The biggest gas contract of the century was signed late last month between the Norwegian state oil company, Statoil, and a European purchasing consortium, including France, West Germany, Belgium, the Netherlands, Luxembourg, and Italy. Under the terms of the $65 billion deal, Norway will furnish close to 25 percent of these countries' gas needs -- up to 20 billion cubic meters a year -- until the year 2020. According to West Germany's Ruhrgas company, which led the negotiations, it is the most ``far reaching'' gas contract ever signed.
Officials cite strategic as well as economical considerations in the choice of Norway. The Organization for Economic Cooperation and Development and the International Energy Agency (IEA) have long been encouraging Europeans to diversify their energy sources and become less dependent on outside gas sources such as the Soviet Union and Algeria.
``It is a major step towards improving the long-term energy security of Western Europe,'' says IEA director Helga Steeg.
Since renegotiating a gas contract with Algeria in the early 1980s at higher-than-market prices, France and Italy have been trying desperately to renegotiate the price of Algerian gas.
The fact that alternative gas is available from the new Norwegian fields will undoubtedly strengthen France's hand in meetings coming next month with Sonatrach, the Algerian gas monopoly.
Present contracts cover European needs until the mid-1990s, when Norwegian gas from the new Troll and Sleiper fields will begin to flow.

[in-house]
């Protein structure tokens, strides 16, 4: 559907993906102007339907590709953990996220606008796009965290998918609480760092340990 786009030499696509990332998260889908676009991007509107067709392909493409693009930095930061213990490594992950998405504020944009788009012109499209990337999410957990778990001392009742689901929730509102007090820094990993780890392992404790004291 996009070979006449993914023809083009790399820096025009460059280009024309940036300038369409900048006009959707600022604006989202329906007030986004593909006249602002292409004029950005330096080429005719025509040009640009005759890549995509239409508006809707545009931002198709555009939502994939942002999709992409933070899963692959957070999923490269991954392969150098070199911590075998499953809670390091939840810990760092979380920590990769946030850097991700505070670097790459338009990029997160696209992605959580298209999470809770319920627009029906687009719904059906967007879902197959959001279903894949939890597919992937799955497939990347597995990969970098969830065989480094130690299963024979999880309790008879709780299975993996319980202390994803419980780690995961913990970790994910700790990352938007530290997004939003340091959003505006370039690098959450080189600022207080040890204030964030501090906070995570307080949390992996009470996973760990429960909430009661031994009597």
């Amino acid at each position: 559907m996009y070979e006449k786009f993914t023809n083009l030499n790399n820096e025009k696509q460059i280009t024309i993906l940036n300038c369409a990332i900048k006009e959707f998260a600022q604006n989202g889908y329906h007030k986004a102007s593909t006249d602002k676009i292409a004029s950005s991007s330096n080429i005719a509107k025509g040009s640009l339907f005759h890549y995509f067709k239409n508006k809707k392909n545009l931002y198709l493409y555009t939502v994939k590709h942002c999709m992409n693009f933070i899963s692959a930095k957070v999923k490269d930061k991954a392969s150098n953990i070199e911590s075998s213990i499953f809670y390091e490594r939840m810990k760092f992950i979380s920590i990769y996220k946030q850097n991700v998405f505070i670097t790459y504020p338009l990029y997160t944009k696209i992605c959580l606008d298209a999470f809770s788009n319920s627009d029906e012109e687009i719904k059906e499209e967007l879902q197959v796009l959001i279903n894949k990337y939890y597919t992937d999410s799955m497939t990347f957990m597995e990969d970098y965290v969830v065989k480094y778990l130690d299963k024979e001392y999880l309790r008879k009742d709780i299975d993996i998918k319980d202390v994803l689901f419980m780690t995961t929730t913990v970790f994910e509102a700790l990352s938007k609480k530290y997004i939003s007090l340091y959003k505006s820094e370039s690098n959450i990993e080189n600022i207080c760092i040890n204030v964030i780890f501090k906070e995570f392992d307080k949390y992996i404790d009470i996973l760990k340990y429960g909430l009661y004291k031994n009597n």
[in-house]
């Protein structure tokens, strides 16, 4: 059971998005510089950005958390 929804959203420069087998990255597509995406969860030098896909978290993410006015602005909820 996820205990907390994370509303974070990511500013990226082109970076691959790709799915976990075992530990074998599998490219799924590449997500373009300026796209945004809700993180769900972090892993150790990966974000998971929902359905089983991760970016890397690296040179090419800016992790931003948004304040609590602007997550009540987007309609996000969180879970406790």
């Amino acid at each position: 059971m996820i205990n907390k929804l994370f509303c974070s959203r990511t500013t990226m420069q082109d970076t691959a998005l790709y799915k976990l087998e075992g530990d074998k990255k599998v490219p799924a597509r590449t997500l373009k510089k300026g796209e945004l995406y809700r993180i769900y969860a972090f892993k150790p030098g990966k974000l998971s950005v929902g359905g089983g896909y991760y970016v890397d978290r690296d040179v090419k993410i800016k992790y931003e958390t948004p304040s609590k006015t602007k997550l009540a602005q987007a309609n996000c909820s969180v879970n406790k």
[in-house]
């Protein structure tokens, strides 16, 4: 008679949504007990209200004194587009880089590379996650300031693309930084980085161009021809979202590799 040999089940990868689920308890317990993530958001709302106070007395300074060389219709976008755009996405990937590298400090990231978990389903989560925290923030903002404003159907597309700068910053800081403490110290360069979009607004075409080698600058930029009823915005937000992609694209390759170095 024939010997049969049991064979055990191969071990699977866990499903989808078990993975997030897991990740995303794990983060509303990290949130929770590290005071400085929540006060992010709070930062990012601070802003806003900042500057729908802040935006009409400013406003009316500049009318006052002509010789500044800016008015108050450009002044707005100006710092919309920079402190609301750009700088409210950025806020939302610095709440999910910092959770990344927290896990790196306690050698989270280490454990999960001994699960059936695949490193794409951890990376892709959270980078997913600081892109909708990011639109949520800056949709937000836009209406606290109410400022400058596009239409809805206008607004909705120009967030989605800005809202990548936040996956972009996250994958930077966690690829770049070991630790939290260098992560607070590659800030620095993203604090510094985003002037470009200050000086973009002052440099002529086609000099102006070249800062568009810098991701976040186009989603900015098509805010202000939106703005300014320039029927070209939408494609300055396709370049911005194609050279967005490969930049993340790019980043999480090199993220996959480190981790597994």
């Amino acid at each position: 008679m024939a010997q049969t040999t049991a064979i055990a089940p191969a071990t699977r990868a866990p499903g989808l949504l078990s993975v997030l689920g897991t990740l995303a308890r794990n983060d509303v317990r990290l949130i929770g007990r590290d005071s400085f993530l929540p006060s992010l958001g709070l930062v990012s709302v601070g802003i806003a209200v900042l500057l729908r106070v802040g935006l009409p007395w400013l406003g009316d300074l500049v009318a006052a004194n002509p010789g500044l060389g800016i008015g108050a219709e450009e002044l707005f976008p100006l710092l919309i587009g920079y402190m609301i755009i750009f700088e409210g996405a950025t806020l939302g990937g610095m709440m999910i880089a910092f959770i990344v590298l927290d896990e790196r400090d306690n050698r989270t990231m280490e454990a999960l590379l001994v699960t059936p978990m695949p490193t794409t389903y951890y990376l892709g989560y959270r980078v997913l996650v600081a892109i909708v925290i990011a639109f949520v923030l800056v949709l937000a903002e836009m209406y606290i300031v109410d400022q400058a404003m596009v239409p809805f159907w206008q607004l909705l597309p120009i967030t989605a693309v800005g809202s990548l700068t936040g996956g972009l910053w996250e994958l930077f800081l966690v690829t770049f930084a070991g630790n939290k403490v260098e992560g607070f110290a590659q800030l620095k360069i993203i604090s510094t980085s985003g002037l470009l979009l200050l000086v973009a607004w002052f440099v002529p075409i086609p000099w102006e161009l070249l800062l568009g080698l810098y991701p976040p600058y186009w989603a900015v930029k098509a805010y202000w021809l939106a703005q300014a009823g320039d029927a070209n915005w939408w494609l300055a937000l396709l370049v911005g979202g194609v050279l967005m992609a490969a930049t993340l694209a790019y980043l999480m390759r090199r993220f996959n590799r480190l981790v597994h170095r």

To date, the Soviets are still the No. 1 supplier of Europe, with nearly 30 percent of the market, as opposed to the 11 percent provided by the Norwegians.
The Norwegians will not significantly increase their share of the gas market for European countries as a whole unless other European countries such as Britain, Switzerland, Spain, and Italy decide to join the consortium. The Norwegians will simply replace depleted fields with the new ones. But they had to be assured of the market before going ahead with the $8 billion project to tap the new sources.
The Troll field, Europe's second-largest reservoir, is some 50 miles west of Bergen at icy depths of 1,200 feet below the sea.
Getting the gas to the customers will require huge platforms and a 700-mile-long seabed pipeline to hook up the fields to Zeebrugge, in Belgium, and to the already existing line at Emden, in West Germany.
The difficulty in extracting the gas will not jack up its price, according to Statoil officials. The price is indexed to other energy sources, mainly oil, ``but the unit price will be roughly the same as that of Russian gas,'' affirms Hakon Lavik, Statoil spokesman.
Strangely, the contract came through at a time when oil prices had fallen. But many energy experts have predicted an increase in gas needs in the next decade, and Europeans appear to be preparing for those needs today.